Chittagong Hill Tracts: Potential for Development in the Spotlight
According to a report published by the International Centre for Integrated Mountain Development (ICIMOD), the “ethnically, culturally and topographically diverse region” of the Chittagong Hill Tracts (CHT) has an enormous potential to thrive in the tourism and agribusiness sector. The author of the report, Dr Golam Rasul, said that the local economy could be improved if the government developed the region as a trade transit point between the country and its eastern neighbours, particularly Myanmar, Thailand, and China. Dr Rasul underlined how the implementation of the Peace Accord is a crucial step in the process of decentralisation and devolution of power, which will allow for a coordinated development strategy for the region.
Below is an article published by The Daily Star
Chittagong Hill Tracts has huge potentials for flourishing as a tourism sector, and producing a number of high-value agricultural products like fruits, off-season vegetables and seeds, stated a report of Kathmandu-based International Centre for Integrated Mountain Development (ICIMOD).
According to the report, “A Strategic Framework for Sustainable Development in the Chittagong Hill Tracts of Bangladesh”, the CHT is an ethnically, culturally and topographically diverse region with a population of about 1.6 million including 12 small ethnic communities.
Dr Golam Rasul, livelihoods theme leader at ICIMOD, a regional intergovernmental knowledge sharing centre serving eight countries of the Hindu Kush Himalayas, and author of the report, told the UNB that the government is yet to focus on developing the CHT as a hot spot for tourism and horticulture due to ongoing land disputes.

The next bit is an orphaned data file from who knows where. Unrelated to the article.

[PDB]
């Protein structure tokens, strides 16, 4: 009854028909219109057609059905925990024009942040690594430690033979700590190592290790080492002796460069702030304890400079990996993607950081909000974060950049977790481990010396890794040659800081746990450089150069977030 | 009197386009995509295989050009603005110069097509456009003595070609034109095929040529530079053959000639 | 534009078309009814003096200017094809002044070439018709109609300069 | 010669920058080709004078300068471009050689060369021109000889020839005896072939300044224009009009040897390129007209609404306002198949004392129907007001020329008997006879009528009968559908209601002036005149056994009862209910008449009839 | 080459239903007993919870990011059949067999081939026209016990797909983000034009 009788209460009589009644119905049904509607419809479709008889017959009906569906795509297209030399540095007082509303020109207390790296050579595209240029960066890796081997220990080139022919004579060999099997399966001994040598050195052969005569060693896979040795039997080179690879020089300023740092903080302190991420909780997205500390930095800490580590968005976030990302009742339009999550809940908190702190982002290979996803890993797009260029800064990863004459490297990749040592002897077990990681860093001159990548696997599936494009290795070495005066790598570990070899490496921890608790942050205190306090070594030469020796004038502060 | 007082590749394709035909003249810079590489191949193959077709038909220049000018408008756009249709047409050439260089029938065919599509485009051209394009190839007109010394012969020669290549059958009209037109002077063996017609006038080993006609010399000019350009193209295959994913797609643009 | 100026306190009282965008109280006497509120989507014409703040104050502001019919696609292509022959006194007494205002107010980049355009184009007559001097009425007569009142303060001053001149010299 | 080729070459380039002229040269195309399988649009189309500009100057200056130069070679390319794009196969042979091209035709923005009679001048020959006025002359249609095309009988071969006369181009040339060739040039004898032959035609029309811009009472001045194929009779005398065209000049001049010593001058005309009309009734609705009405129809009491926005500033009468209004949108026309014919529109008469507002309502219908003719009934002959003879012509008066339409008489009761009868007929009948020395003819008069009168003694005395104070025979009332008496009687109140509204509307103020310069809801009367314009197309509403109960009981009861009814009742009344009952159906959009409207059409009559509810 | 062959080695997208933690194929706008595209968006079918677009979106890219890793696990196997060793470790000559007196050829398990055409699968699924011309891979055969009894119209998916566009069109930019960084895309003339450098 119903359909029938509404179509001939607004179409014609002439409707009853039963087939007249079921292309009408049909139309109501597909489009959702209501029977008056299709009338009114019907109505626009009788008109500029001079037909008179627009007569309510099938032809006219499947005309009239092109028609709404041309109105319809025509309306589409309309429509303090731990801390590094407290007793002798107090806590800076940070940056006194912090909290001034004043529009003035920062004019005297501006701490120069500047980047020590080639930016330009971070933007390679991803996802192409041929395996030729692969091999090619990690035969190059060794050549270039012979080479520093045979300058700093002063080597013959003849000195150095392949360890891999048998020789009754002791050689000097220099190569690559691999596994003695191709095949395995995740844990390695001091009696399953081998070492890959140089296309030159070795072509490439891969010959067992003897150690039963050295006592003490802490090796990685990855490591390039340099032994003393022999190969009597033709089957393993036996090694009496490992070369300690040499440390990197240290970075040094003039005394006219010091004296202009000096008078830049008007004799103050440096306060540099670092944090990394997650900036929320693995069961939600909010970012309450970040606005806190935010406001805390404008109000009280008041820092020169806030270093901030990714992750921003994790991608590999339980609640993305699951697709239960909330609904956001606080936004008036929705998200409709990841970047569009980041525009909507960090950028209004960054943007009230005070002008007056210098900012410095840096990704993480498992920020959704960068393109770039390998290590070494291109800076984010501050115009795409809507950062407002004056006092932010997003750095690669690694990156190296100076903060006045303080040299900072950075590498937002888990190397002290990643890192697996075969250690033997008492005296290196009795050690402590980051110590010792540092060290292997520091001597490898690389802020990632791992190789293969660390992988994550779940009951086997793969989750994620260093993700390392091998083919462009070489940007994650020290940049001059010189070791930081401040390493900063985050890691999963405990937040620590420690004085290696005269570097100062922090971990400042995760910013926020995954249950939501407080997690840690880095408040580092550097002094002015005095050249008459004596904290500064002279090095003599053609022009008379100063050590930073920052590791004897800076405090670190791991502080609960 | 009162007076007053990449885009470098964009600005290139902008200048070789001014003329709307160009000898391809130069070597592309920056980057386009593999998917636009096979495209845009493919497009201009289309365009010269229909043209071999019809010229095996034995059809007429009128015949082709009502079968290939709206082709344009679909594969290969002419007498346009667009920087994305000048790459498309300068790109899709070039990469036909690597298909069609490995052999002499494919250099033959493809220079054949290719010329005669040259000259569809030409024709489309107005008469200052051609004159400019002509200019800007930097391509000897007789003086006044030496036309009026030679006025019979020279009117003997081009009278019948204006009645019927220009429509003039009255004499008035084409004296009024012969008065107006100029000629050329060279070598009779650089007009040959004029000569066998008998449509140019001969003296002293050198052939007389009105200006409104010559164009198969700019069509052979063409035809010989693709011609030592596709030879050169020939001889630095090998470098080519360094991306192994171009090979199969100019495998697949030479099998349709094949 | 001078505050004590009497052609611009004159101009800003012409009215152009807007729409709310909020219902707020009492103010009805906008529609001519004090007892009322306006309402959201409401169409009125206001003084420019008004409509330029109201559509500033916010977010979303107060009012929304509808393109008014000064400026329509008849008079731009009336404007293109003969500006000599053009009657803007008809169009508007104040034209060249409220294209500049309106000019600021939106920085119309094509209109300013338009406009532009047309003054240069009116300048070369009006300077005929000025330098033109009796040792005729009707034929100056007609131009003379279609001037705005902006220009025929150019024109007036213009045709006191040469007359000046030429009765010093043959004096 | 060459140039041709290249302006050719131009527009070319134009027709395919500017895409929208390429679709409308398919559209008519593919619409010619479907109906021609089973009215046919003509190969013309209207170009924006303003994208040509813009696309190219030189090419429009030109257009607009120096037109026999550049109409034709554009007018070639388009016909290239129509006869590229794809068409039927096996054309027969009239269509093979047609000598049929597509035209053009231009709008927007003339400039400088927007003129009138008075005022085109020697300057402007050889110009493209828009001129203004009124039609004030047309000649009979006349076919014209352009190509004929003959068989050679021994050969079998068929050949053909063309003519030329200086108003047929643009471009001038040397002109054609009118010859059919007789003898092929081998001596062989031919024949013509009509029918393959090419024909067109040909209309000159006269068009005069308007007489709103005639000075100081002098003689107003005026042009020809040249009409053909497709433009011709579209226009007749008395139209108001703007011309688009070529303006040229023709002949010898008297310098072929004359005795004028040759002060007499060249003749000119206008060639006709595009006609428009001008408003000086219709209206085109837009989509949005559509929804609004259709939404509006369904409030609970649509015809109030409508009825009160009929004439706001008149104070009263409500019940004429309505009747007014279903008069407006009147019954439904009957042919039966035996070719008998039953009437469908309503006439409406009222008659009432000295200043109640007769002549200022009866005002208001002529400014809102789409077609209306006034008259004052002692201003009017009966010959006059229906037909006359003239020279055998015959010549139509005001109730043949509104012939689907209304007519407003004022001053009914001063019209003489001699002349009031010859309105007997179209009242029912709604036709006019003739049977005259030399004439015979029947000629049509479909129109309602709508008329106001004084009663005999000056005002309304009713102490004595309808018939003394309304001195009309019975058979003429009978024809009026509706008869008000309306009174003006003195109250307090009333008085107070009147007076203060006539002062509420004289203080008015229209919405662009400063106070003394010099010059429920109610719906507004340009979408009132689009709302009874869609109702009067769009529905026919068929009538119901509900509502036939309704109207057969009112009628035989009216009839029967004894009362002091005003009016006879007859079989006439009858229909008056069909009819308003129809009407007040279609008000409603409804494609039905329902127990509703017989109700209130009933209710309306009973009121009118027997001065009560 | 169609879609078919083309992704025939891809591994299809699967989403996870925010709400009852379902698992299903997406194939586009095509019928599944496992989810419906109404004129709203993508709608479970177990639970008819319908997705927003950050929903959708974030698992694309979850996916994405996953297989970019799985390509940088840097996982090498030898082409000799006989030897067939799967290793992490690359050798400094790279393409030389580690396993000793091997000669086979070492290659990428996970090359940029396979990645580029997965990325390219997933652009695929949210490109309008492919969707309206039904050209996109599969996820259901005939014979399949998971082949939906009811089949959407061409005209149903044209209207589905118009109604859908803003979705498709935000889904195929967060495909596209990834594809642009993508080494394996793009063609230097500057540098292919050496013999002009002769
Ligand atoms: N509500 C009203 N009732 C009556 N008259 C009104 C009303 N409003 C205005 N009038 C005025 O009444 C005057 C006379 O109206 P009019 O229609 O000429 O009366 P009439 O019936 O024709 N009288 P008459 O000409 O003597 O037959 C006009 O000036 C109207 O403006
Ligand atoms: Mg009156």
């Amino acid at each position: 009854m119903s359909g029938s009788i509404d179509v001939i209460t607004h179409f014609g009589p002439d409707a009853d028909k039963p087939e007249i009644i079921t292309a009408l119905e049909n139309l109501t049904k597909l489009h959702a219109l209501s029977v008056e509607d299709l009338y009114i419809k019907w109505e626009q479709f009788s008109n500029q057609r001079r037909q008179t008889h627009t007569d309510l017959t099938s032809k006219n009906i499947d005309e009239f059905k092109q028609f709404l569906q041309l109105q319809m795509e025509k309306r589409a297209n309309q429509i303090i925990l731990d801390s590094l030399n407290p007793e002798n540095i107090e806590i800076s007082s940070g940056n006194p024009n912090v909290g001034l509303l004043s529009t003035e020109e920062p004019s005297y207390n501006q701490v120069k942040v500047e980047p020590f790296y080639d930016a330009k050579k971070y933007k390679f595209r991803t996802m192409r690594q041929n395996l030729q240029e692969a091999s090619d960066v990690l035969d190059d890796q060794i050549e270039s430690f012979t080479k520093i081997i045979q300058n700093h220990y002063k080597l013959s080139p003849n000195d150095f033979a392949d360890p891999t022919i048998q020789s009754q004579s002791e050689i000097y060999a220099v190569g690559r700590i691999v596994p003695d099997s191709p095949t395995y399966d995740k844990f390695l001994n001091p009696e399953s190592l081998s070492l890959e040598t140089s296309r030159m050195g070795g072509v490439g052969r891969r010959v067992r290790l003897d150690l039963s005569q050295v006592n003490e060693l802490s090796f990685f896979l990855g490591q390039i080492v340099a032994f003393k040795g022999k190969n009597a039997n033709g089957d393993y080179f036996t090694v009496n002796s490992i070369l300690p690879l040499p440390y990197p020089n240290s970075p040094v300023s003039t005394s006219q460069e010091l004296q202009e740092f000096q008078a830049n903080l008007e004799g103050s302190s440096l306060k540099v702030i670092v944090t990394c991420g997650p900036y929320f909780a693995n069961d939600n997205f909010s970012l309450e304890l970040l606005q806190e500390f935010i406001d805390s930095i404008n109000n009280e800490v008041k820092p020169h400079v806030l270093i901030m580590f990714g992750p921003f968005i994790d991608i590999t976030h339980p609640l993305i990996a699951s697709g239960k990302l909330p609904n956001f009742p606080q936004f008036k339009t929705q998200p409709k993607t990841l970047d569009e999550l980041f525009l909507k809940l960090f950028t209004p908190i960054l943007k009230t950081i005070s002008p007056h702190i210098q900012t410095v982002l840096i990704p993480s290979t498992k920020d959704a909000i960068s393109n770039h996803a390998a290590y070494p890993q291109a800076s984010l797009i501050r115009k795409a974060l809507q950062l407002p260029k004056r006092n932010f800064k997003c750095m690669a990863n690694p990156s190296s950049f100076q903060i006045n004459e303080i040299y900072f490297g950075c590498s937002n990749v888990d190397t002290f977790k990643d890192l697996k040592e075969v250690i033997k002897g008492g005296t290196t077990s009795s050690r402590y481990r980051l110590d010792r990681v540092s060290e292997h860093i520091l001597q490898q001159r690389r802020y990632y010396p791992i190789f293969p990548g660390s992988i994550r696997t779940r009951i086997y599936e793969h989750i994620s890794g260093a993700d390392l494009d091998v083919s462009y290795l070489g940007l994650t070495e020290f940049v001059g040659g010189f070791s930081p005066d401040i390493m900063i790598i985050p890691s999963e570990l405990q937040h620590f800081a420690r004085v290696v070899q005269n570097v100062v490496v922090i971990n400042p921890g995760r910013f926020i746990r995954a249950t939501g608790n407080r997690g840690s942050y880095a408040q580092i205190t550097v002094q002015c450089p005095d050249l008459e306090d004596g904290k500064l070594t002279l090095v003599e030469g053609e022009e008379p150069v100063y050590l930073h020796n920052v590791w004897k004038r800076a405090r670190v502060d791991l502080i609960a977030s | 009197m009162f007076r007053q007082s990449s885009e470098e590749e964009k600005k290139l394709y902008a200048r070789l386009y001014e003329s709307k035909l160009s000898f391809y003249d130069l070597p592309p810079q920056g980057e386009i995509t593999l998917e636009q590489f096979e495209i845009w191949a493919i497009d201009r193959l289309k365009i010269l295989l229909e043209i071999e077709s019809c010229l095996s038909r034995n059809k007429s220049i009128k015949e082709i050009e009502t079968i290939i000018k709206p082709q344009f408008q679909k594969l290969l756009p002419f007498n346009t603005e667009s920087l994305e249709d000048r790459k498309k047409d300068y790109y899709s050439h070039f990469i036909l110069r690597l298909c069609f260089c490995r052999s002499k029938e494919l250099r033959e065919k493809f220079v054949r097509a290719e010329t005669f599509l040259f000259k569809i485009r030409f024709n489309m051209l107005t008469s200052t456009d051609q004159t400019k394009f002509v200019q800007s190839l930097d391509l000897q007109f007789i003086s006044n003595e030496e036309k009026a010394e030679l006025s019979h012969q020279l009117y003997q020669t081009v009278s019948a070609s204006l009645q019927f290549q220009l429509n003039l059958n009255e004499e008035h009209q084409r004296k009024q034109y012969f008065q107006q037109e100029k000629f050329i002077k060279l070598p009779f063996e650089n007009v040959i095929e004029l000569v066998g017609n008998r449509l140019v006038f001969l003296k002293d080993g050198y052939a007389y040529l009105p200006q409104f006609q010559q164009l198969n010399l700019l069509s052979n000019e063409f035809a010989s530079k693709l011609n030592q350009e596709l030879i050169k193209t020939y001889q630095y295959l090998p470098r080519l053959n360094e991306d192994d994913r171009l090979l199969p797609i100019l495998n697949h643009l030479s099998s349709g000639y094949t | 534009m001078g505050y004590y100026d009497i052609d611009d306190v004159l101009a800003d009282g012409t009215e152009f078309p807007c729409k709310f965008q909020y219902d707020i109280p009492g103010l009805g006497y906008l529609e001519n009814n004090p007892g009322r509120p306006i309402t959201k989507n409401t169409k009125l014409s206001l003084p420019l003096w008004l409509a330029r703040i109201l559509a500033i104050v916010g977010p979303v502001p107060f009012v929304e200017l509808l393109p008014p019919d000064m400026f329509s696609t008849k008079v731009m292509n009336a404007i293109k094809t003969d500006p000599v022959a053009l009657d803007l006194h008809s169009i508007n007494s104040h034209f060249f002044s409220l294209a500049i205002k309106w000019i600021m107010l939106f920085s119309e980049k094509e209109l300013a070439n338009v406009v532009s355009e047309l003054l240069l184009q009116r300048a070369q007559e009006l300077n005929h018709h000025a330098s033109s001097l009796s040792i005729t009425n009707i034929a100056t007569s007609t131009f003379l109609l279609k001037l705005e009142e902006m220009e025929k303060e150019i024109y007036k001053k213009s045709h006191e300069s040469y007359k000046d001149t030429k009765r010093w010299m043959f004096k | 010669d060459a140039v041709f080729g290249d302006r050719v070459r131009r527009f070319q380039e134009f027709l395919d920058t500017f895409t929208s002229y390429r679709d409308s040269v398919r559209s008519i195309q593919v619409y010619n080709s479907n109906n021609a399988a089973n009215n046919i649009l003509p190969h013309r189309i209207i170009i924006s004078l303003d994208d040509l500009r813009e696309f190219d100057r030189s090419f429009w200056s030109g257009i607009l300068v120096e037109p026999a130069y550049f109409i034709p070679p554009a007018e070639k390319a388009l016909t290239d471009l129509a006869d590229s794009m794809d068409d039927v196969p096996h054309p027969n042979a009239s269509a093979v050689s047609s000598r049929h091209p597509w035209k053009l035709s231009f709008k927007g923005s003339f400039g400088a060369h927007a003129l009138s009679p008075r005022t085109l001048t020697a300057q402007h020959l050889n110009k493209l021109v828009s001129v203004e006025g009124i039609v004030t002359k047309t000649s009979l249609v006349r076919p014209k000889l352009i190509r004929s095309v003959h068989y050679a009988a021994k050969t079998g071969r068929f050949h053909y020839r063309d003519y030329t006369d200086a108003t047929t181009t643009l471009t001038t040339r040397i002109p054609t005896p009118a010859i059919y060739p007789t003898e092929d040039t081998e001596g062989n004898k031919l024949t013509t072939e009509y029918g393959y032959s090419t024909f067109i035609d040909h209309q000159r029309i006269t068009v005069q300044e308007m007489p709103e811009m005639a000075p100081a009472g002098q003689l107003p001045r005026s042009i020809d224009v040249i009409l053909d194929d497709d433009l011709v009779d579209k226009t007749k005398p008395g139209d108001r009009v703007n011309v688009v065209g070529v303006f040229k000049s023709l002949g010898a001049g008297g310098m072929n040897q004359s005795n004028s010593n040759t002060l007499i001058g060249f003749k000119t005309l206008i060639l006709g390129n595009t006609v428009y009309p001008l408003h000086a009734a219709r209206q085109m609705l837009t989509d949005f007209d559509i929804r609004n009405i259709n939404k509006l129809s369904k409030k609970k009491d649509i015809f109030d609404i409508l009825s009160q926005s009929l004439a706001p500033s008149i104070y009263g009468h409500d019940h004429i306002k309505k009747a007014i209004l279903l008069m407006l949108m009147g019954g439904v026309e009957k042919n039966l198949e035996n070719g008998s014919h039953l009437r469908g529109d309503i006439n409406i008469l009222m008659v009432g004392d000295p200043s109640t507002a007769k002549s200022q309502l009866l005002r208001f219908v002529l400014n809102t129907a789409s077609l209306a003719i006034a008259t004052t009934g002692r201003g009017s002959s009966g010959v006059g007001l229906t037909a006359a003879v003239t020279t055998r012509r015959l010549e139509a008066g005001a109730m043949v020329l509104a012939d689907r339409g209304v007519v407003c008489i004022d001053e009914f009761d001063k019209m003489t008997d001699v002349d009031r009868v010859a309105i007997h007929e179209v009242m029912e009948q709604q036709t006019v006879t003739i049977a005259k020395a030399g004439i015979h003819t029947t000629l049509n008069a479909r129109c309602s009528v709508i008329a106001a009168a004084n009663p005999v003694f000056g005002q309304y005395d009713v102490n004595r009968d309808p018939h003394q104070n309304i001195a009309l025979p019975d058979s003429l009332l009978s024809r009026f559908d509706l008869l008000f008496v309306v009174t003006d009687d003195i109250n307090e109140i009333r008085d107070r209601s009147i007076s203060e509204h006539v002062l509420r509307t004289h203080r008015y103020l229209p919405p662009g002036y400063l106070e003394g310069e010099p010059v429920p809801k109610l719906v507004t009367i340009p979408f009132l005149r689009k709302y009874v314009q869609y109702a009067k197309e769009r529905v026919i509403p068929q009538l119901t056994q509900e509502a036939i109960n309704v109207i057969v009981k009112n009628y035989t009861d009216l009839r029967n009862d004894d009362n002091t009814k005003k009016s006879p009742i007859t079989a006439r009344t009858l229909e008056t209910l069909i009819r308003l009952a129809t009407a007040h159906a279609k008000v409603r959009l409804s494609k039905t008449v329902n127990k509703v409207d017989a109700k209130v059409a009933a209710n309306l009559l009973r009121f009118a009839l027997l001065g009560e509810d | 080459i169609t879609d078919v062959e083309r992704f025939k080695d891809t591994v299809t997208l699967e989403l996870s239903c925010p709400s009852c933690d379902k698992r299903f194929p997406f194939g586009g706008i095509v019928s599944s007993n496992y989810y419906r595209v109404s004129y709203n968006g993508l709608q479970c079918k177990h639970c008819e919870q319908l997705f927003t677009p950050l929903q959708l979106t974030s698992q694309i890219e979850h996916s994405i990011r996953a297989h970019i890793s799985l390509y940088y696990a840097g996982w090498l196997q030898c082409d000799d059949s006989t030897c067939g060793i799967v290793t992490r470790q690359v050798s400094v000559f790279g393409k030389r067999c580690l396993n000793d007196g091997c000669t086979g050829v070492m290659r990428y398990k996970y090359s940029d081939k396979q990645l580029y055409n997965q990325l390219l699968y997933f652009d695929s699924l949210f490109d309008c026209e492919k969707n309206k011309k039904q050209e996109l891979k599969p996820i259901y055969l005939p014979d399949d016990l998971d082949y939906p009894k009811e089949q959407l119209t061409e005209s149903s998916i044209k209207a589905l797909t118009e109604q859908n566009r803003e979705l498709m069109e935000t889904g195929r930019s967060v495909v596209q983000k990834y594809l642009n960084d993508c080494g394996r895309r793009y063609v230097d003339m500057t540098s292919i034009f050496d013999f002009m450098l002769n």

Agribusiness is a sector which the region can usefully prioritise. Training on agro-processing techniques for farmers, and development of a market infrastructure can earn good prices for their agro products, he added.
According to the report, the region can be developed as a trade transit point between the mainland economy and the countries to the east, particularly Myanmar, Thailand, and China. All these approaches will eventually help improve local economy.
It also suggested implementing the outstanding elements of the Peace Accord, expediting the land dispute resolving process, strengthening, decentralisation and devolution of the authority of the CHT institutions, and coordination of development activities.
It also recommended integrated watershed management; transforming jhum practice, agro-forestry, horticulture and animal husbandry, strengthening post-harvest management and and local institutions by facilitating community mobilisation; and facilitating access to resources and ensuring security to ethnic communities.